Significant bivariate associations of AF with increased risk for both all-cause, cardiovascular, and HF mortality and all-cause and HF hospitalizations in patients with advanced chronic systolic HF suggest that AF remains an important prognostic marker in these patients. However, data from propensity-matched patients, who were well balanced in 74 baseline characteristics, demonstrate that AF had no intrinsic association with total or cause-specific mortality, but had an independent association with HF hospitalization. These findings are important as hospitalization due to worsening HF is a major cause of hospitalization for patients with HF, and in the US it is the leading cause for hospitalization for Medicare beneficiaries 65 years and older. Further, the lack of an intrinsic association of AF with mortality may in part explain the lack of superiority for rhythm control strategy relative to rate control in these patients.17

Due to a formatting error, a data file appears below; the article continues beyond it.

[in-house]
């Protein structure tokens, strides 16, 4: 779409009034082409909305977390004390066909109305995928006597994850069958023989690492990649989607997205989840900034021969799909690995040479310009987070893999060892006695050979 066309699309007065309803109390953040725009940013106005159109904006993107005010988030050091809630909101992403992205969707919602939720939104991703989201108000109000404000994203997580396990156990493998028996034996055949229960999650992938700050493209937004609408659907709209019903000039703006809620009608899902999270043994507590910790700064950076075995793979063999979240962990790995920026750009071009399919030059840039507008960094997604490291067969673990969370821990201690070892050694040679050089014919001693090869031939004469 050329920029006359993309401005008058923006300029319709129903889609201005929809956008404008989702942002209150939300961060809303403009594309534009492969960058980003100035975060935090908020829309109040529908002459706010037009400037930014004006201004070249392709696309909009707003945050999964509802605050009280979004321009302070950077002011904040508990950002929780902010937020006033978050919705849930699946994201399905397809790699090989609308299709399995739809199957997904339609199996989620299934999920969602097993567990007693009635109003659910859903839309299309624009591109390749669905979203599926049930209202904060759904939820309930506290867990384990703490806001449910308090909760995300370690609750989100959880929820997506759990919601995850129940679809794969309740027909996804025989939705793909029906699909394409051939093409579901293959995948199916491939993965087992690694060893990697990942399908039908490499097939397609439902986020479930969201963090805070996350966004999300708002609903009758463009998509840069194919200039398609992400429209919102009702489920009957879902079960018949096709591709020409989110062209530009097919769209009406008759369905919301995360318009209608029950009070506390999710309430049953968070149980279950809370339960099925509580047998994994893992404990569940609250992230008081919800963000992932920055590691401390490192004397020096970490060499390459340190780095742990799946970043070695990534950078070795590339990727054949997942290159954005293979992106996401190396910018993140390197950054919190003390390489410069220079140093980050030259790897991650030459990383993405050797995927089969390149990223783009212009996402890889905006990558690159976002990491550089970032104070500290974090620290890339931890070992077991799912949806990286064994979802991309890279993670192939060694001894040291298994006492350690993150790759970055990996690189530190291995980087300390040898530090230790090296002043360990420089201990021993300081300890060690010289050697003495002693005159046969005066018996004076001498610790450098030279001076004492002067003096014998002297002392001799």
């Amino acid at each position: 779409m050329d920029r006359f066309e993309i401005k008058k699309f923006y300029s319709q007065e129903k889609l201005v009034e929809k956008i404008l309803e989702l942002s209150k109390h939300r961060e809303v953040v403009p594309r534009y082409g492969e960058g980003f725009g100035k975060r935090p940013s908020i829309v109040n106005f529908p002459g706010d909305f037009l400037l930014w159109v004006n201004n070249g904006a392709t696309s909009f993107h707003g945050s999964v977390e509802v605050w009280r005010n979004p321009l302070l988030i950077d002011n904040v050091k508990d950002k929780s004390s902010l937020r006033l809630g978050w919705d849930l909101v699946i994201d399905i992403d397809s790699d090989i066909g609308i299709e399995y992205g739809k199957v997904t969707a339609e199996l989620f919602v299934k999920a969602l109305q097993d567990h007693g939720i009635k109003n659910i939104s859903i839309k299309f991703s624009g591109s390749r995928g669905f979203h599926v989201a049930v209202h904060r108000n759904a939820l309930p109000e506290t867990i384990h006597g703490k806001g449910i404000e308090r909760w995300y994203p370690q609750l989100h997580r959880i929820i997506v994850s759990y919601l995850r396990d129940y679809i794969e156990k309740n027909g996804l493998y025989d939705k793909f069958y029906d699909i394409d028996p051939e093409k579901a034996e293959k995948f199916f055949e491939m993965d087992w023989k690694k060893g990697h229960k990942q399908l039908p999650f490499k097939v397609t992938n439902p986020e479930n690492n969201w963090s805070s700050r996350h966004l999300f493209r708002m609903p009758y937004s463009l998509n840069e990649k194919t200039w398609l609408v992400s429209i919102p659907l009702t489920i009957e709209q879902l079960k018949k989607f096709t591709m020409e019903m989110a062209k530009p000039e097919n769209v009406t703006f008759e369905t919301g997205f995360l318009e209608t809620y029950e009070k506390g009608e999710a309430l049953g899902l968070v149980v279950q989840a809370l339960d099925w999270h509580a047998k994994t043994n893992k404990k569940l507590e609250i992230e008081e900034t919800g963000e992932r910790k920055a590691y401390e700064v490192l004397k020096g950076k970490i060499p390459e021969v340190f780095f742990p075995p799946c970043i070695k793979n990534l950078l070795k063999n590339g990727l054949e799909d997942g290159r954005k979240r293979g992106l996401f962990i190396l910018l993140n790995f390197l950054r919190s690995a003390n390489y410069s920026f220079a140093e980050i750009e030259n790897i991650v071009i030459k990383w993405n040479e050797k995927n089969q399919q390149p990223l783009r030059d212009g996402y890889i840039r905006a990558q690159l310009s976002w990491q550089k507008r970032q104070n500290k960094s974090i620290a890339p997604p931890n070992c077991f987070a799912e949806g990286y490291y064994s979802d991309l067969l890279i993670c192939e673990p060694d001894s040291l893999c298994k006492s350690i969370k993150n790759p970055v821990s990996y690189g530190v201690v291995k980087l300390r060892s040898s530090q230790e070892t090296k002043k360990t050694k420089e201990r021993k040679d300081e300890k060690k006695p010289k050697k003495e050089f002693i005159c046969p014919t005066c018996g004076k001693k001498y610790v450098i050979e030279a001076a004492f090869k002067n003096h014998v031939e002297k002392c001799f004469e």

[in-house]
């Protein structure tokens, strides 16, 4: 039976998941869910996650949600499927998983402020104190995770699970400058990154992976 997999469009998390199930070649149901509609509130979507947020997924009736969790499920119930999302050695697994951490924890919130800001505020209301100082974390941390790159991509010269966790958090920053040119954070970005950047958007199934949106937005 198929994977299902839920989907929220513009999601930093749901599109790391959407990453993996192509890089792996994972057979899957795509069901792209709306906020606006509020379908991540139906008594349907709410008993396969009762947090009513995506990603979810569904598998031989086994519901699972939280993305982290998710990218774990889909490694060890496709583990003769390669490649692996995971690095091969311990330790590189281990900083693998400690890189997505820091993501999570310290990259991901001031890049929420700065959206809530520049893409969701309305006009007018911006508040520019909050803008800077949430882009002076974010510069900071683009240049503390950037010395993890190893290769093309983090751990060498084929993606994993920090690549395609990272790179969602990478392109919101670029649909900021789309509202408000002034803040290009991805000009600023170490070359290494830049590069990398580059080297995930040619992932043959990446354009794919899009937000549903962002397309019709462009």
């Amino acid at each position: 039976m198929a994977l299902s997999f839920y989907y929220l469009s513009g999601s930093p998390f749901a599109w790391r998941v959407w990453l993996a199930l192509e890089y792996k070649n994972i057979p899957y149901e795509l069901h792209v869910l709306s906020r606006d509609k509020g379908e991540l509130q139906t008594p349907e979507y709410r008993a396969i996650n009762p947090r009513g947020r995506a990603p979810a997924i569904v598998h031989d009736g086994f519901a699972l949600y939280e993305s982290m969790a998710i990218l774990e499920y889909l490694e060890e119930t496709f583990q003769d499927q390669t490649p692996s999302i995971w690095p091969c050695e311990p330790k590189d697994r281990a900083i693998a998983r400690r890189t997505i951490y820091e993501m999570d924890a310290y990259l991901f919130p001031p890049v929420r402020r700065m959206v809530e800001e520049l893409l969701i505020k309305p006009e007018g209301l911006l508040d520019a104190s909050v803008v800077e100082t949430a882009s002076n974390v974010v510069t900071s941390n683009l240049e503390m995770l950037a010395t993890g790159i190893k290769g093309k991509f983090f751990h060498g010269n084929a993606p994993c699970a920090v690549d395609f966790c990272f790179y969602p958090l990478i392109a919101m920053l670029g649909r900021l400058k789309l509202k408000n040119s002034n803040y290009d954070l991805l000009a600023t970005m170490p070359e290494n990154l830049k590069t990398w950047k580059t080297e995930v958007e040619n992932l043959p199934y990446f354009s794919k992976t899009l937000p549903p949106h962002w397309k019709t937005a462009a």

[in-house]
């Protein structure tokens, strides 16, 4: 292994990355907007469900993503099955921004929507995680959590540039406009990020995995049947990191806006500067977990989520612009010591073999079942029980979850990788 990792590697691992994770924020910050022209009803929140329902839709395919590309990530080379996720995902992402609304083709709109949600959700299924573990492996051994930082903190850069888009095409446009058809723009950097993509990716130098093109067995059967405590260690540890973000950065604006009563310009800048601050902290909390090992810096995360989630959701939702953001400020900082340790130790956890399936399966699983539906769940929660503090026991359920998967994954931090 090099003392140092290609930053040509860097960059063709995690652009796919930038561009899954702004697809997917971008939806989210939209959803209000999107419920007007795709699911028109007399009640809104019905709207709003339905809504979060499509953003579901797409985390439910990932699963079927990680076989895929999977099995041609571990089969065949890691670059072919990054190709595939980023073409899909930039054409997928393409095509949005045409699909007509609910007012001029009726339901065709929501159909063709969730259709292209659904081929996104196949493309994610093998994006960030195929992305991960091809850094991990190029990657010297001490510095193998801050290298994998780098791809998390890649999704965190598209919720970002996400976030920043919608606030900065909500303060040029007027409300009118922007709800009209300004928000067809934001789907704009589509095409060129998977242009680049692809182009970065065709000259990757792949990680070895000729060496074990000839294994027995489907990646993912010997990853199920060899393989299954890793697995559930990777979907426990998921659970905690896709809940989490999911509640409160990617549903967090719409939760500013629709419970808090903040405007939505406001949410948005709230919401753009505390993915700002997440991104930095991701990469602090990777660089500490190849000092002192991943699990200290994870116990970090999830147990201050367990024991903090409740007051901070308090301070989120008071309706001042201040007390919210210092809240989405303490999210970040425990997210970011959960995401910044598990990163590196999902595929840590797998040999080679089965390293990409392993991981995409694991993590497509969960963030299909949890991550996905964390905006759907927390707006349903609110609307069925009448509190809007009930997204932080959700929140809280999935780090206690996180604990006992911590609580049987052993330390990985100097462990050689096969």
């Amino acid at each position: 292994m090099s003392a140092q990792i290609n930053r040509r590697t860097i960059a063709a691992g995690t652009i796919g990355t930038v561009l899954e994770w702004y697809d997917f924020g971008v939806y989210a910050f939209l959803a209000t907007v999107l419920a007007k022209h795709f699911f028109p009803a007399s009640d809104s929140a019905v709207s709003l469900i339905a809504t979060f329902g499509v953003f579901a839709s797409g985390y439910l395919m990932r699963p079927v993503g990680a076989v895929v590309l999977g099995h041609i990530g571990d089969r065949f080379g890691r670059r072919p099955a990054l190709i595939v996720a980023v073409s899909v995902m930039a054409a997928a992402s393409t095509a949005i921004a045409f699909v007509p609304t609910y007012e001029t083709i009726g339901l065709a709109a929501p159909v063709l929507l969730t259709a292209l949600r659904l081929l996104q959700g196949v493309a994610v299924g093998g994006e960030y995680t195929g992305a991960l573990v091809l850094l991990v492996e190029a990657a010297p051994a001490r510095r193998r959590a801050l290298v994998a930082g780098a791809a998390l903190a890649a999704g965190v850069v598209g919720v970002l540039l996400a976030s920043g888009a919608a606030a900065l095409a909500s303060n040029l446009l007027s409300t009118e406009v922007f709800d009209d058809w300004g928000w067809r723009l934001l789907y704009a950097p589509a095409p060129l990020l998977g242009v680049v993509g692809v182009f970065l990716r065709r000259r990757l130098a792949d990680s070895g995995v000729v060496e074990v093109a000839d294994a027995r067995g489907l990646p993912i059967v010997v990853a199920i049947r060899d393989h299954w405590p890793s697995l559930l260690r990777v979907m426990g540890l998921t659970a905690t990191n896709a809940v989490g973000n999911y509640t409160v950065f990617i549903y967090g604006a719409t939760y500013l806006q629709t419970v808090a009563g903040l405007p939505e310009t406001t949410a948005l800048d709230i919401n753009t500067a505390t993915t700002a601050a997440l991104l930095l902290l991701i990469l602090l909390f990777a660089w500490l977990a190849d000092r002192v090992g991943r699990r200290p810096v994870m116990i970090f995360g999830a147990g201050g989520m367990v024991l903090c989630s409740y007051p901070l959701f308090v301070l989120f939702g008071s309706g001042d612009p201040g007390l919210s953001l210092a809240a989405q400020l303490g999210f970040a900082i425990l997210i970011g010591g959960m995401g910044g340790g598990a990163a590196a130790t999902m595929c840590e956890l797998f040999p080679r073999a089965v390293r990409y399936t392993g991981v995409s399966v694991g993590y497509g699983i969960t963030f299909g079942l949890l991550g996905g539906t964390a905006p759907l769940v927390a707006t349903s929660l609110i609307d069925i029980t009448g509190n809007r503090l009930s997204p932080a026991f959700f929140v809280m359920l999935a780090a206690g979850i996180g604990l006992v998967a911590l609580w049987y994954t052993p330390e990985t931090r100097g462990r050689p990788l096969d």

Atrial fibrillation is characterized by irregular cardiac rhythm, which along with an uncontrolled heart rate, may cause significant haemodynamic abnormalities leading to worsening HF and hospitalization. Atrial fibrillation is also associated with structural and functional pathologies such as a dilated left atrium with impaired contraction, impaired left ventricular filling, and activation of vasoconstrictive neurohormones.4,18,19 However, little is known about the individual contribution of an abnormal cardiac rhythm or an uncontrolled heart rate to the haemodynamic instability in HF patients with AF that may lead to HF or all-cause hospitalizations. An irregular cardiac rhythm alone, in the presence of controlled ventricular rate, may cause acute adverse haemodynamic events in AF.20 However, whether an irregular rhythm alone, in the presence of normal heart rate, may also lead to increased HF hospitalization is unknown. Findings from a recent large randomized clinical trial of rhythm vs. rate control for AF in systolic HF suggest that fewer patients in the rate control group required hospitalization, highlighting the importance of a rate control strategy.17